THERE ARE A few undeniable badasses in film. Samuel L. Jackson as Jules in “Pulp Fiction,” during his speech about righteous men and evil men, is certainly one of them. Russell Crowe as Roman General Maximus Decimus Meridius, facing off against the emperor and declaring that he will have his vengeance, in this life or the next, is another one. And Clint Eastwood as Dirty Harry … well, that just goes without saying.
If you need proof, though, look no further than the “Dirty Harry” Collection, a new DVD set from Warner Home Video that groups together some of Eastwood’s most definitive roles. (Warner Brothers also just released the huge “35 Films 35 Years” DVD collection of Eastwood’s work with the studio.)
The fivesome of films, from the first “Dirty Harry” to the final “The Dead Pool,” not only introduced viewers to Eastwood’s take-no-crap detective but also popularized his weapon of choice — the .44 Magnum — and his specific brand of vigilante justice. If you need something to get done or someone to get killed, Harry’s the right guy for the job.
So what are the three best moments from this collection that show Dirty Harry’s skill as a proper ass-kicker? They’re as obvious as they are legendary.
WHO CARES ABOUT THE LAW?
“Law and Order” might be taking over TV as we know it, but Harry Callahan spits in the face of the law. Why be bothered to do things by the rules when it’s so much more efficient to ignore them?
In “Dirty Harry,” the main character simply refuses to stop his investigation of the serial killer Scorpio (Andrew Robinson) for a little thing like the legal system: He searches Scorpio’s home without a warrant; seizes his weapon without following the proper protocol; and ignores his boss’s order to drop off Scorpio’s ransom payment without any back-up, instead using a wire system that allows his partner Chico (Reni Santoni) to follow him when Scorpio moves him around San Francisco.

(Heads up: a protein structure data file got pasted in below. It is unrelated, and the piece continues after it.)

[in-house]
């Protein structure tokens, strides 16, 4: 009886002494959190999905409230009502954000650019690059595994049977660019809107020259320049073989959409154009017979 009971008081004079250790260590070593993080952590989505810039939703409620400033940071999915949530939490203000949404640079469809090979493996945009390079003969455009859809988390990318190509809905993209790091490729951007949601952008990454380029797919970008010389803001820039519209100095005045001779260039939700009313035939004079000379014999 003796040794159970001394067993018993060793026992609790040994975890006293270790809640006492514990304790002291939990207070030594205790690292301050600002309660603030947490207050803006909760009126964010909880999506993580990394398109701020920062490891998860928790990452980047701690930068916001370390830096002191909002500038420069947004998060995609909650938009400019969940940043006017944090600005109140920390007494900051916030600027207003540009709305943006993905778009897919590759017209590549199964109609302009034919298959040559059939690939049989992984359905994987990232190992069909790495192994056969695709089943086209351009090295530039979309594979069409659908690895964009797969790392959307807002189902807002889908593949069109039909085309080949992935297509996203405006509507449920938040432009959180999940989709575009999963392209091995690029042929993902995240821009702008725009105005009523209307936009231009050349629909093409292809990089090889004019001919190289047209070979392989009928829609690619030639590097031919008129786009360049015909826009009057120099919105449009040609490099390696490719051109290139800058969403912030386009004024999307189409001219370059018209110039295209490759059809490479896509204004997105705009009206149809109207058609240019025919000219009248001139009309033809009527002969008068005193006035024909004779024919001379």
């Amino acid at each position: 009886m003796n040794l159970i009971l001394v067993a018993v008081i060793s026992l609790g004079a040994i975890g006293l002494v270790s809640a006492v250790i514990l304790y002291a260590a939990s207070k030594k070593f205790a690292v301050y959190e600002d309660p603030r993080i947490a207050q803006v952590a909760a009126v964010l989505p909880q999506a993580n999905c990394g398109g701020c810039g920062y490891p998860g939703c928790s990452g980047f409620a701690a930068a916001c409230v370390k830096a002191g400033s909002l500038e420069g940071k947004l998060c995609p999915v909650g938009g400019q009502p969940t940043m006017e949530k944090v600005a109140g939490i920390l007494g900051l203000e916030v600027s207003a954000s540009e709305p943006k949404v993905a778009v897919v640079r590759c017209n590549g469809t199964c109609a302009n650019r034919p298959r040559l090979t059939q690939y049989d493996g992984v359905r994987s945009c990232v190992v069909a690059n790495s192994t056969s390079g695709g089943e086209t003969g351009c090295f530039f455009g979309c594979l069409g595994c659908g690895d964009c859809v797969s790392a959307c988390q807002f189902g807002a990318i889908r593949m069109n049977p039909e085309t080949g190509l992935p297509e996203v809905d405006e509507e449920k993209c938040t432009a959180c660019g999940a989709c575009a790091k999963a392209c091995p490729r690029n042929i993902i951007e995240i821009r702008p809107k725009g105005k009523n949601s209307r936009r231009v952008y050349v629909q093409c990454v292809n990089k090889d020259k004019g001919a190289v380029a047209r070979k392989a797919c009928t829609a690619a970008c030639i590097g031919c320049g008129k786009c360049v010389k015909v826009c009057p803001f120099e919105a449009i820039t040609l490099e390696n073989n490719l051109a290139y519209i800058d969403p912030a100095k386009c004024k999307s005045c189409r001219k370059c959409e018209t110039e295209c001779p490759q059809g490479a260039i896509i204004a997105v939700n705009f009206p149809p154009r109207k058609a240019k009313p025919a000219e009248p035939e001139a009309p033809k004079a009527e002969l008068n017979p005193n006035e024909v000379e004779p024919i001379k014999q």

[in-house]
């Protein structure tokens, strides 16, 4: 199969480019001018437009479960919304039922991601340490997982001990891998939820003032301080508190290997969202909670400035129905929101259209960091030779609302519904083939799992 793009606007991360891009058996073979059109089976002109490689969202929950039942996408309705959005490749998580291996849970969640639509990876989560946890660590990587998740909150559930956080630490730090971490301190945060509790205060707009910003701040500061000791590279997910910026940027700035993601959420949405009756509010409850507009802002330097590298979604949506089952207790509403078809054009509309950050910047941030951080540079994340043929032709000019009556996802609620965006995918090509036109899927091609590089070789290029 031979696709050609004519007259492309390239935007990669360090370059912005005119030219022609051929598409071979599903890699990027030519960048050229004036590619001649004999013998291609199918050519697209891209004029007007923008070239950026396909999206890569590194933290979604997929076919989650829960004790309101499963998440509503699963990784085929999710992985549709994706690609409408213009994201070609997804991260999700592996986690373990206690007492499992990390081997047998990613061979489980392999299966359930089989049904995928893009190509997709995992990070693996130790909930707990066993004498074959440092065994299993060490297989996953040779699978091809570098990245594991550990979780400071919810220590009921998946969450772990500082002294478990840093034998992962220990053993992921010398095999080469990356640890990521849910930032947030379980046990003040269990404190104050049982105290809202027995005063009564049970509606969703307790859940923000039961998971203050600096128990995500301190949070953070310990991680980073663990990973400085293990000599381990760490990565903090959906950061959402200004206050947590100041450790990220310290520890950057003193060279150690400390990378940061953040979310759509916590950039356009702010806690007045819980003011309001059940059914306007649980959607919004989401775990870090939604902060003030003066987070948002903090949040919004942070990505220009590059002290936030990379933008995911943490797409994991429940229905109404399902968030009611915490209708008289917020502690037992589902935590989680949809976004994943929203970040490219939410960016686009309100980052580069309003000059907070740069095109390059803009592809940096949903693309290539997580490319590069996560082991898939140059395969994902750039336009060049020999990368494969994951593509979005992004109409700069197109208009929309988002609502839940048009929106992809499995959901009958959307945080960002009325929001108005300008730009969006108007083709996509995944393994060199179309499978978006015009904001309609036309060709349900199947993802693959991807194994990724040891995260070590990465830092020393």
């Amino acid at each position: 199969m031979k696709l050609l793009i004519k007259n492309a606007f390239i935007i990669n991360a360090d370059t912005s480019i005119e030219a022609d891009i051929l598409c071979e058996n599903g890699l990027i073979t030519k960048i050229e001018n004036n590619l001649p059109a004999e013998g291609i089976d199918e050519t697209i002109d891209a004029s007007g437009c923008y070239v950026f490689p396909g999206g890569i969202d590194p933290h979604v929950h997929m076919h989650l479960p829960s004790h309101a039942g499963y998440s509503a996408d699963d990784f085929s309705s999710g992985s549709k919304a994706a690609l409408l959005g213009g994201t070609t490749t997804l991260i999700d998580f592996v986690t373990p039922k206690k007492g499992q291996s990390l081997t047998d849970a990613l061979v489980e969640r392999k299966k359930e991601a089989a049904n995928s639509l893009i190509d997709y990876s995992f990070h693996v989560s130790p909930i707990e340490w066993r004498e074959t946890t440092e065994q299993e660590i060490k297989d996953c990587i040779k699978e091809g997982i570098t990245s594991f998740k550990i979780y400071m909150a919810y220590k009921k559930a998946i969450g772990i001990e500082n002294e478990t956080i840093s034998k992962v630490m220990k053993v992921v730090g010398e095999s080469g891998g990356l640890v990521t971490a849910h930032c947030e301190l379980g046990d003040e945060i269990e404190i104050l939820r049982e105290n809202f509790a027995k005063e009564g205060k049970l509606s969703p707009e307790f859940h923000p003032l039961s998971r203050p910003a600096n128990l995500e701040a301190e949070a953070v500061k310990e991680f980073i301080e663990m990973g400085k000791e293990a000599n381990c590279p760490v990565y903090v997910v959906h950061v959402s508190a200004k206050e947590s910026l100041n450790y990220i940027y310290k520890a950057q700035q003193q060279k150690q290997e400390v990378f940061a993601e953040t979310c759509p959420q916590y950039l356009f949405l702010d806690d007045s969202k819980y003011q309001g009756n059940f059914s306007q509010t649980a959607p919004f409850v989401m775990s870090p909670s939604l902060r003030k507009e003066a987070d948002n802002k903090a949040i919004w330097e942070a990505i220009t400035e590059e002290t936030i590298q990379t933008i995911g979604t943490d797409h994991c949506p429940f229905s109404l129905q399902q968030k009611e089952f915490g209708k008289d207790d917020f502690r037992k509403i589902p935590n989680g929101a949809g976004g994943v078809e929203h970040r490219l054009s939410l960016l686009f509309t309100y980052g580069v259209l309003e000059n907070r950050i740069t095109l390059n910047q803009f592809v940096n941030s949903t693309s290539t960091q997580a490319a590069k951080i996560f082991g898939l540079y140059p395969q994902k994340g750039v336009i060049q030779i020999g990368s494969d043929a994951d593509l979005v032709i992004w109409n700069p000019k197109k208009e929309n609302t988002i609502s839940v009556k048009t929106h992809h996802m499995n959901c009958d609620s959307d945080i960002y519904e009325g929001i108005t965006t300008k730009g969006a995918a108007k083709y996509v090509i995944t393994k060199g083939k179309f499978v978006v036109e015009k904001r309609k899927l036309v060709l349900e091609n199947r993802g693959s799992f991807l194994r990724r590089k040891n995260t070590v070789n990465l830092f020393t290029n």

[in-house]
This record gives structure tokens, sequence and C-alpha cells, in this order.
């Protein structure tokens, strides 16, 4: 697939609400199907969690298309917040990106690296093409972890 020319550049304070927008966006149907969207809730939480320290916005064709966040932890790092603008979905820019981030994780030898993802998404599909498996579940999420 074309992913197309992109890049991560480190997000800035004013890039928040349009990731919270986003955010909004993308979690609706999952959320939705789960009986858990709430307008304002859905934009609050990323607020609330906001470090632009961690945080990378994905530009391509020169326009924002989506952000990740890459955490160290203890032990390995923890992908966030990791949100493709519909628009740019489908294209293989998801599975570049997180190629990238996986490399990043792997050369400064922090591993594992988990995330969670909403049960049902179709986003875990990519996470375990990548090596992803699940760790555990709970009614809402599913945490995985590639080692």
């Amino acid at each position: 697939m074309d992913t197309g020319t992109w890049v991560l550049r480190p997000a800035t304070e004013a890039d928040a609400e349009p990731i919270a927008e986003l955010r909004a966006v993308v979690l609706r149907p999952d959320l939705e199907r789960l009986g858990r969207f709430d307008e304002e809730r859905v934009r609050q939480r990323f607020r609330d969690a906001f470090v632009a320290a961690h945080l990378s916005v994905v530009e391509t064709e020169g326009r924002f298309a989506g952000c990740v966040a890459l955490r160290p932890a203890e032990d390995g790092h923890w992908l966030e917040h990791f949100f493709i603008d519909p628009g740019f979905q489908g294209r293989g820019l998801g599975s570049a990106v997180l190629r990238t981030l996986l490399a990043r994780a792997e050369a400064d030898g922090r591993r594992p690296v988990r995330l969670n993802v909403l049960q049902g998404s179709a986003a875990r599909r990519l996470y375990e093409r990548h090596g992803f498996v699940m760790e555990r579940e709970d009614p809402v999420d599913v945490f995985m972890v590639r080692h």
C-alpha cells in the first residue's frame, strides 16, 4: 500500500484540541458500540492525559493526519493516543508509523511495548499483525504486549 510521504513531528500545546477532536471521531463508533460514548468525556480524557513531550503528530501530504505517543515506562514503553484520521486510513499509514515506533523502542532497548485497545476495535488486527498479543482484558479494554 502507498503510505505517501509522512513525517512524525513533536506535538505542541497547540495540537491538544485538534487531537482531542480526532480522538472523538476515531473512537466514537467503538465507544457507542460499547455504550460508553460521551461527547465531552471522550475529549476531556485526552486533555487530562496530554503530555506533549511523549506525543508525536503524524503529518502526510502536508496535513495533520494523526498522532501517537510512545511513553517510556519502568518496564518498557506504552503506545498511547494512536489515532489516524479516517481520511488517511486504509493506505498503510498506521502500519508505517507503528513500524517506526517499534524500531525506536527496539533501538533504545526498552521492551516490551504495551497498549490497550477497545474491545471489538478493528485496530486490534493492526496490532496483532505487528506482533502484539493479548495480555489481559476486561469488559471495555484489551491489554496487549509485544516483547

The best moment of all, though, is when Harry decides to kick things up a notch by torturing information out of Scorpio, crushing his injured leg and waiting for the killer to spill information instead of granting him access to a lawyer. That probably wouldn’t fly with District Attorney Jack McCoy, but hey, it’s effective.
NO WOLFPACK NECESSARY
Based on Harry’s wavering commitment to doing things by the book, you may think he’d be willing to just go Robin Hood on people’s asses and start killing people willy-nilly. But the man has more morals than that, and more independence: Although he doesn’t think there’s anything “wrong with shooting, as long as the right people get shot,” he’s not trying to get sucked into your murderous crew.
Instead, in “Magnum Force,” when his new superior and a few rookie officers start teaming up to murder mobsters and other criminals vigilante-style, Harry’s not having it — that kind of violence, which can push a man to insanity, isn’t his cup of tea. So while they’re begging him to join their ranks, Harry’s calmly rejecting them — “I’m afraid you’ve misjudged me,” he says when they come to his apartment building and try to get him to join up — and figuring out a way to end their massacre — by massacring them, of course!
And the best scene comes when Harry uses their own weapon against them, detonating the pipe-bomb that the renegades had planted in his mailbox in their own car. Pretty sure that’s some sweet irony — Alanis Morisette-style, at least.
YOU’VE PROBABLY SAID IT
The Terminator had “I’ll be back,” the Godfather had “I’m gonna make him an offer he can’t refuse” and Dirty Harry had the smirking sarcasm of “Go ahead, make my day.” From “Sudden Impact,” the series’ fourth — and certainly bloodiest — film, it one-upped Harry’s previous best quotable (“You’ve got to ask yourself one question: ‘Do I feel lucky?’ Well, do ya, punk?” from the original film) and cemented him as an epic badass. Yes, he had to change guns from his .44 revolver to a .44 pistol, but evolution is good.
Written by Express contributor Roxana Hadadi
Photo courtesy Warner Bros.